A new budget proposal put forth by House Republicans Monday would cut the U.S. Food and Drug Administration’s budget for Fiscal Year 2012 by $285 million, an 11.5 percent reduction from FY 2011, just as the agency moves to implement an ambitious new food safety law.

The draft budget legislation, unveiled by the House Appropriations Subcommittee on Agriculture, cuts $2.6 in discretionary spending, which is over $5 billion below the President’s FY 2012 budget request for the programs under the purview of the subcommittee.

“As is the goal of all our Appropriations bills this year, this legislation reflects hard decisions to cut lower priority programs, reduce spending in programs that can be scaled back, and target funds where they are needed most so that our nation continues on the path to fiscal recovery,” said House Appropriations Chairman Hal Rogers in a statement.

Subcommittee Chairman Jack Kingston (R-GA), who has recently questioned the push for greater resources at FDA, emphasized the need for significant cuts.

“America is at a crossroads,” said Kingston. “For every dollar the Federal government spends, 42 cents is borrowed.  The gross national debt is now 97 percent of GDP and we are rapidly becoming the next Greece, Spain, or Portugal.  Internationally, this weakens our standing as a global leader and our lenders such as China may seek to restructure our debt if we don’t take care of it ourselves.”

“For our part, the Agriculture Subcommittee has sought to begin making some of the tough choices necessary to right the ship,” added Kingston. “We have taken spending to below pre-stimulus, pre-bailout levels while ensuring USDA, FDA, CFTC and other agencies are provided the necessary resources to fulfill their duties.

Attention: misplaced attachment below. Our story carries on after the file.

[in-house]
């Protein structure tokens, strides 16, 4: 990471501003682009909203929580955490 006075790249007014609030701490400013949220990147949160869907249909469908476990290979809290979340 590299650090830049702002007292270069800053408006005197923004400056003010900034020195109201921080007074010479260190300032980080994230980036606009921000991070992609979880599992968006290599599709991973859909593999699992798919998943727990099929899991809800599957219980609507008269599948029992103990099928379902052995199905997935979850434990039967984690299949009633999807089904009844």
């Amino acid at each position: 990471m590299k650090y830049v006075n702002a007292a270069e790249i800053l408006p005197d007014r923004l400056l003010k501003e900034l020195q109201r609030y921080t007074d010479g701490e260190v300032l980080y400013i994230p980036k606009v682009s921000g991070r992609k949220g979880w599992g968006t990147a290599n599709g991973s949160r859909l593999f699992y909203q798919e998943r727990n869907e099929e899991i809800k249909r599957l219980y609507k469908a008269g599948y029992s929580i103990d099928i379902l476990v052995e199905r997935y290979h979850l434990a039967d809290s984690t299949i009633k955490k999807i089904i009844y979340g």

Kingston said the plan balances the “urgent need for fiscal restraint” with the “necessity of a safe and abundant supply of food and life-saving medications.”

Deputy Commissioner for Foods at FDA, Michael Taylor, recently told a public health audience in Washington, D.C., the agency will need funding increases to meet the mandate set forth in the FDA Food Safety Modernization Act, which President Obama signed into law in January.

“There’s no question that to implement what really is a whole new food safety system that Congress has outlined in this law we’ve got to make some investments above our current funding,” said Taylor during a policy address at George Washington University last Thursday. “It does mean getting some meaningful increases over the next few years to get our base up above where it is today.”

The proposal would also reduce the U.S. Department of Agriculture’s Food Safety and Inspection Service budget by $35 million. A release by the subcommittee notes that the proposed funding level “will continue critical meat, poultry, and egg product inspection and testing activities, and supports an expansion of a poultry inspection pilot project that will lead to improving food safety.”